5 Things to Know Before You Interview With a Cannabis Company
I was a successful leader of one of the largest consulting firms in the world. I coached some of the world’s top business leaders. Then I left corporate America to work in the cannabis industry, where I assumed my decade-plus of leadership experience, corporate design knowledge and other skills would be of value.
I was both right and wrong.
To be sure, many of the people I met in the industry appreciated the help I could offer their emerging companies. But it was my initial approach, and my lack of intimate knowledge of the industry and culture, that nearly killed my budding -- no pun intended -- new career. So, I began working around the clock to make myself expert in this new industry.
And, eventually, my newly humble approach helped me gain the knowledge and experience (as well as respect) I needed to become an industry leader. Here are the top five things I’ve learned about landing a job in the cannabis world:
1. We don’t often call it weed, pot, or marijuana. It’s 'cannabis.'
One of the first things I learned is that this industry is shaking off the stigma of “weed” and “stoners” and replacing those images with the more professional one of “cannabis.”
When you are in this industry (or interviewing for it), be mindful of the words you use and the jokes you toss off. We hate the typical “stoner” jokes the media makes. It’s a plant first, and its name is cannabis.
2. Don’t assume anything . . . and ask lots of questions.
I made some pretty big assumptions about the industry back when I started. Number one, I assumed that all owners drove Ferraris and were among the richest people in the world. This is dead wrong. Many of the leaders aren't wealthy, live modestly, drive the same cars they have for years and put all their profits back into their businesses.
I also assumed that I would be surrounded by people who were not particularly professional. Also false. In fact, this industry is producing very passionate, innovative and professional people.
The best way to avoid these same mistakes is: Ask lots of questions. Determine if the company you hope to work for is structured or not. Find out how its team manages day-to-day operations, and who has decision-making power (sometimes it is the founder, and sometimes others in the company).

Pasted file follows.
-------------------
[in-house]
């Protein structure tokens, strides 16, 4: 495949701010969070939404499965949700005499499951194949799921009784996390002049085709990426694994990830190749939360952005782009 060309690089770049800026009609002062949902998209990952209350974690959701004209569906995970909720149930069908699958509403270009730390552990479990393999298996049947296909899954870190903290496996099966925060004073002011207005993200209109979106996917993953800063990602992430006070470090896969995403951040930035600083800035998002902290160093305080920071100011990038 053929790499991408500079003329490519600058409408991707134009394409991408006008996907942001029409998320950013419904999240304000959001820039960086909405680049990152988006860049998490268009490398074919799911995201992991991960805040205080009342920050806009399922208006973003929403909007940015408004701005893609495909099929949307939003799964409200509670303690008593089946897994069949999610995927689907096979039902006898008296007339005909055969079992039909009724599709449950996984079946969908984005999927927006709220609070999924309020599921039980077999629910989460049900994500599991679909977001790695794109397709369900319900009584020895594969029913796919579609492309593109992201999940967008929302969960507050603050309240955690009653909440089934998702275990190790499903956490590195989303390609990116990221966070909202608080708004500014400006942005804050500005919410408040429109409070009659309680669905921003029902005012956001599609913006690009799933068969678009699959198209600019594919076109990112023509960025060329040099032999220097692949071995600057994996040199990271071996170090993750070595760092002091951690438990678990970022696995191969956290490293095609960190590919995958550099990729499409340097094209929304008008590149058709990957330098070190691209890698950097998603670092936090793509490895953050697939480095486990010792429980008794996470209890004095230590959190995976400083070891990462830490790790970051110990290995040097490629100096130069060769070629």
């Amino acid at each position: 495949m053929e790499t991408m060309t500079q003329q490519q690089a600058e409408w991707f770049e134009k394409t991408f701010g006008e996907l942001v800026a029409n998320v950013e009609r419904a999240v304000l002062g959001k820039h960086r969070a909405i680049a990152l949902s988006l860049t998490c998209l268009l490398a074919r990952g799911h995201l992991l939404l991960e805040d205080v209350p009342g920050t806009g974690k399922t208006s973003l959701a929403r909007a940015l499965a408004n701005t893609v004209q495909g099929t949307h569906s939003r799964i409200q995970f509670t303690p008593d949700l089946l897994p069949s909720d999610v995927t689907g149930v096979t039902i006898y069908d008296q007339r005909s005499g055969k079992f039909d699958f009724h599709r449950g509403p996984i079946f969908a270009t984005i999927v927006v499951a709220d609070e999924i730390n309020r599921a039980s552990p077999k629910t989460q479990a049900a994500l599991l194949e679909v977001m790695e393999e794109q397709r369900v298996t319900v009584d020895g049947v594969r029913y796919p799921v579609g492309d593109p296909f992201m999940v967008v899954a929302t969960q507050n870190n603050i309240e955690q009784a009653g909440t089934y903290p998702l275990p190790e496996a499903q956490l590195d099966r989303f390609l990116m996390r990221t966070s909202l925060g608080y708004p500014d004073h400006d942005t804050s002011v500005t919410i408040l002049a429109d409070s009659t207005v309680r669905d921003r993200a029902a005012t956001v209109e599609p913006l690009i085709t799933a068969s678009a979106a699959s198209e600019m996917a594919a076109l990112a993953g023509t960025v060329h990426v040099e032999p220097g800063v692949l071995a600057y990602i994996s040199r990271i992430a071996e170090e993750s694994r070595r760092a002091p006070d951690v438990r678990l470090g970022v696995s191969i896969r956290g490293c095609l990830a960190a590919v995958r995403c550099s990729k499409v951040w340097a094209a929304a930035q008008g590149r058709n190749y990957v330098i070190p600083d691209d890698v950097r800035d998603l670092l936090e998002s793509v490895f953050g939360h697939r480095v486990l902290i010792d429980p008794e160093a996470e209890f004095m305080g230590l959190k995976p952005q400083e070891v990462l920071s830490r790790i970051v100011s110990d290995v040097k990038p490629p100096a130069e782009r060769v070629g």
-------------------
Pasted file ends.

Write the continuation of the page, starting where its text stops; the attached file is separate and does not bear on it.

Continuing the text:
3. Be ready to work hard . . . maybe harder than you have before.
Another surprising aspect of the industry, I found, was the speed at which it operates. I often say the cannabis industry is "like the dotcom era meets the industrial revolution and is moving at the speed of light." In fact, a month in the cannabis world is like a year in the corporate world, and that’s no exaggeration.
If you work in this industry, you can expect long hours and hard work.
The good news is that you’ll have a purpose. It feels like we are changing the world, which means we are focused on success, ideas and innovation every minute of every day. Just remember that once it takes hold of you, it won’t let go. If you want the most exciting career of your life, strap in, hold on and be ready to work.
4. Self-starters are wanted here.
In the corporate universe, workers have leaders, and those leaders often give direction. Sometimes, leaders give clear direction, but oftentimes people run around their offices wasting their days in a land of indecision, committees and meetings, with little to show at the end of the day.
This industry is different. We demand your best ideas every day to make us better, and we always expect a self-starter attitude. Make your own way, help us find better solutions and contribute.
At High There! our head of social media and marketing, Megan, is young, smart and educated. She shows up every day with a million new ideas, suggestions and improvements. She has a seat at the table, which is more than most people her age have in most companies. But that is because she comes in every morning ready to contribute. That is how you win in this industry -- by being humble, ready to work and excited to be on board.
5. Prepare to be around cannabis a lot.
Simply put: We like cannabis. And we use it as a medical and recreational product. In fact we call it a “medicreational” product, since it’s fun and good for us.
While of course it's not a requirement to consume cannabis to work in the industry, be prepared to articulate your personal relationship with it when you’re interviewing.
One of the questions I ask all people I interview is, “What is your relationship to cannabis?” The answer is very important because it tells us your attitude in regards to the plant.
Warning! If you have an aversion to cannabis, go no further. If you’re simply looking for the opportunity to make money or build a career in this space, but don’t believe in the plant and all it can do, I suggest you save yourself time and energy.
We are a very unique industry that stands firmly in the belief that cannabis is good and has amazing health benefits. We have built a multibillion dollar industry on this, and we’re not stopping any time soon.